Q: Can Tennessee’s defense carry its weight against a Power 5 opponent?

Tennessee defensive coordinator Tim Banks doesn’t face quite the pressure as Scangarello, as the Vols’ high-flying offense will present Pitt with plenty of problems.

But what does Banks’ unit look like facing its first legitimate opponent in Year 2?

Last season, the Vols were among the worst defenses nationally defending the pass and getting off the field on third downs. They were decent against the run and forced a bunch of negative plays (102 tackles for loss), but Pitt dropped 41 on the Vols in Knoxville, with more than 300 yards passing and three touchdowns. 

Playing opposite Josh Heupel’s zoom-zoom attack deserves a legitimate asterisk — only three defenses in the country played more snaps than the Vols in 2021 — and Banks’ defense showcased growth in Week 1 against Ball State.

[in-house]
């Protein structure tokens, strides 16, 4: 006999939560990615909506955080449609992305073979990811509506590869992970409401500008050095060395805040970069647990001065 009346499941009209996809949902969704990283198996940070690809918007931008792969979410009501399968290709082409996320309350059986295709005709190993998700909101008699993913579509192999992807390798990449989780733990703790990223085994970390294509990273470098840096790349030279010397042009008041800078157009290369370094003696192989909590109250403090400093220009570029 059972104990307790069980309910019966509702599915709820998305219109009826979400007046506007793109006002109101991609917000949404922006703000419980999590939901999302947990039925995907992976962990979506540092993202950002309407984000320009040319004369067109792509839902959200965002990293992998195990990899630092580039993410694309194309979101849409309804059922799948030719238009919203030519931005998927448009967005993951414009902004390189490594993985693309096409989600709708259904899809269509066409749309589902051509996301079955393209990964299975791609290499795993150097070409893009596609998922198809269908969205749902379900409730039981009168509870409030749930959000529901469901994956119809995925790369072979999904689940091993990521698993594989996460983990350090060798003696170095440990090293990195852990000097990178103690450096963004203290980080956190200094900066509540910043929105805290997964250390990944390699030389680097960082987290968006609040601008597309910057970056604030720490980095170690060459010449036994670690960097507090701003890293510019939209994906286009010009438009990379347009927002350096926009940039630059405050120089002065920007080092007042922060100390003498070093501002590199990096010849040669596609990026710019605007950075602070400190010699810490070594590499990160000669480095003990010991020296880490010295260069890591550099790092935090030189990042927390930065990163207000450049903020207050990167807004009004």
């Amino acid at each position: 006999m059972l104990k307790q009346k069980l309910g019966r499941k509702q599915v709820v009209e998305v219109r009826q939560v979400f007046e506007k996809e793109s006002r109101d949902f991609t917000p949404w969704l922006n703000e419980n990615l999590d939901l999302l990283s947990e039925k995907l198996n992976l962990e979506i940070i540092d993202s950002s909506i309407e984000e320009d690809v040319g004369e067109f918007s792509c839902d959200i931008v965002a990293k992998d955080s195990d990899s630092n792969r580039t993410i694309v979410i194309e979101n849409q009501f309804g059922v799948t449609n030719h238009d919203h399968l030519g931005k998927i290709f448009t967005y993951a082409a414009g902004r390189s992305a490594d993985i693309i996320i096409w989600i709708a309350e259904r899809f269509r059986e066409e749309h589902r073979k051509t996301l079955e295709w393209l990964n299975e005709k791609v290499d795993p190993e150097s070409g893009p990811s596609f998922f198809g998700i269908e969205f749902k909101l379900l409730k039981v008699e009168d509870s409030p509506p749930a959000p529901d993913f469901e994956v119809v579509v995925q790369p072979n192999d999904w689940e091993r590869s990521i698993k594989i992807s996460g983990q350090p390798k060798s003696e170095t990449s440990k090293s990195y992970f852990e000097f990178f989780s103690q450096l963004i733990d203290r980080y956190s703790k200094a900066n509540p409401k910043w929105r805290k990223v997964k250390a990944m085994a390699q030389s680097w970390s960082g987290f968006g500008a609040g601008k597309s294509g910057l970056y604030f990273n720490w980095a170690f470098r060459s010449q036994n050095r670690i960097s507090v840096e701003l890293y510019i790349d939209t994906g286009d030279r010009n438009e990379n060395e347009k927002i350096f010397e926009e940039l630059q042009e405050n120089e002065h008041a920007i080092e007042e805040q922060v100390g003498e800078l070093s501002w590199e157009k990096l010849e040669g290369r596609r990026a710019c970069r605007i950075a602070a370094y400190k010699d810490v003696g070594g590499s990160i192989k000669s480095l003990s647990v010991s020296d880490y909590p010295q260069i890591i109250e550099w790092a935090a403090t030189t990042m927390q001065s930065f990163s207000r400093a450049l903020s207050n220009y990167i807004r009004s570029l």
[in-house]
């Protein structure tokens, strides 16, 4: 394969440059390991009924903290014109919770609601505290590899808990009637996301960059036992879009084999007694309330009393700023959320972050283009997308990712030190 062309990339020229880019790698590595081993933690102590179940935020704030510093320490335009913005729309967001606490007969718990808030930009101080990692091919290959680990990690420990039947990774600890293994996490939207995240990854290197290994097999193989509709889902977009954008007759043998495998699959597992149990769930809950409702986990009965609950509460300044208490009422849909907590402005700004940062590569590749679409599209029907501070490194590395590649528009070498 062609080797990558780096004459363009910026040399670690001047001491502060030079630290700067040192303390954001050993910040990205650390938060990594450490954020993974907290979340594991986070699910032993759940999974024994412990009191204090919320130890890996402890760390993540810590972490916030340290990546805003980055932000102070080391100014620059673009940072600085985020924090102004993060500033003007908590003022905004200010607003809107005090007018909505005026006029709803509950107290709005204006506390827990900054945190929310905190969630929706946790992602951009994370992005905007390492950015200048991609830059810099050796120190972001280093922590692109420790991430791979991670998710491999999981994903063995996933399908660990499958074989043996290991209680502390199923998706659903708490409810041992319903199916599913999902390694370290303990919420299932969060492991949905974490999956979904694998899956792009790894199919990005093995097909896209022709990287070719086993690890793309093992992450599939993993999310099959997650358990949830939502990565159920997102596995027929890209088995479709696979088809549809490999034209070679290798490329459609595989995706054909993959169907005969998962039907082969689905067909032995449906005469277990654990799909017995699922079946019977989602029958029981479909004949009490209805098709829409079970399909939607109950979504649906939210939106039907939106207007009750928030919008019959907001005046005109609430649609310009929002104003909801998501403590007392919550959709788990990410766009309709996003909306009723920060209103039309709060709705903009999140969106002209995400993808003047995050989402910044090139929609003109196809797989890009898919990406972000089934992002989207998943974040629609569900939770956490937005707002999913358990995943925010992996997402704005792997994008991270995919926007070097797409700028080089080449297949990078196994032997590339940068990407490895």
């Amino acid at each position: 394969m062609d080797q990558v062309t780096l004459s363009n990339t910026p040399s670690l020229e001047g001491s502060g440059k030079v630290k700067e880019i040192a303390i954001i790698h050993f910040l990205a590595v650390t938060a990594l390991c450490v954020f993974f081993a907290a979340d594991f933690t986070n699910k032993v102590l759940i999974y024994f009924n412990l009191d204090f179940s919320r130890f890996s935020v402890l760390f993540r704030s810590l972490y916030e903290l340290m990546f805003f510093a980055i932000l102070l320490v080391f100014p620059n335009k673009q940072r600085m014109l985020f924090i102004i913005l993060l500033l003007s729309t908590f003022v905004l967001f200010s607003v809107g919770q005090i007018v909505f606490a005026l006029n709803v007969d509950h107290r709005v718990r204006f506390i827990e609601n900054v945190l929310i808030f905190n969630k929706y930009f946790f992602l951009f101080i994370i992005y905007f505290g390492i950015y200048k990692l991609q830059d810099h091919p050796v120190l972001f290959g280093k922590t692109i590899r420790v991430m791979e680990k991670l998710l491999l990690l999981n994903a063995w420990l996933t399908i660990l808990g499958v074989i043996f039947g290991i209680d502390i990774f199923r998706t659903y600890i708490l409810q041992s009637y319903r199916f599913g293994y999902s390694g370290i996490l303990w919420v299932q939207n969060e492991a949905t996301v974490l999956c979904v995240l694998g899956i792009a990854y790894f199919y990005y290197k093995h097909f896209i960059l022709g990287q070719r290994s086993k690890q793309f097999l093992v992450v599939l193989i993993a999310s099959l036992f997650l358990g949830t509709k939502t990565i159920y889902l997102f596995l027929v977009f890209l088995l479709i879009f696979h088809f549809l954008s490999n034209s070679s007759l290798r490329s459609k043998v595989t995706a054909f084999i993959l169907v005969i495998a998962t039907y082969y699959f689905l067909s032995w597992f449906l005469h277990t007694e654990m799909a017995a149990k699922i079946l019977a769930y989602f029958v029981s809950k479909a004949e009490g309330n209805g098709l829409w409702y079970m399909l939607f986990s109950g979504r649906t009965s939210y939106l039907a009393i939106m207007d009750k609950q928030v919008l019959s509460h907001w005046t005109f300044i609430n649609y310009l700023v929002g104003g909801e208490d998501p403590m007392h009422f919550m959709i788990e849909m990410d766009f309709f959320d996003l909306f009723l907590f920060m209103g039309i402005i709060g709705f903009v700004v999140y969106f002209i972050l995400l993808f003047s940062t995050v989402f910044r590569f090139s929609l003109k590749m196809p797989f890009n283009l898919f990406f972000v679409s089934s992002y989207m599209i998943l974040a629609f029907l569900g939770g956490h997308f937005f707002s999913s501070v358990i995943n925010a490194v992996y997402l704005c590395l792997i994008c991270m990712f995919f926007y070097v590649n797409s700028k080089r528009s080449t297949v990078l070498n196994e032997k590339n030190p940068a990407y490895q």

They didn’t bust assignments. They were physical up front, allowing just 2.7 yards per rush. The secondary, which was a major concern coming into the season, picked off a pair of passes. Most importantly, they got off the field on third down (5 of 14). 

Some Vol fans lamented a lack of pass rush against the Cardinals (zero sacks on 44 drop-backs), but they mostly forced John Paddock to get the ball out quickly. They didn’t get home on some simulated pressures. That’s going to happen sometimes. 

Banks agreed with such assessments. 

“I thought for the most part we showed some flashes in terms of what we want to be and what we’re capable of being. I thought those guys did a good job of getting rid of the ball quickly. When he held it, I thought we applied some pressure,” Banks said earlier this week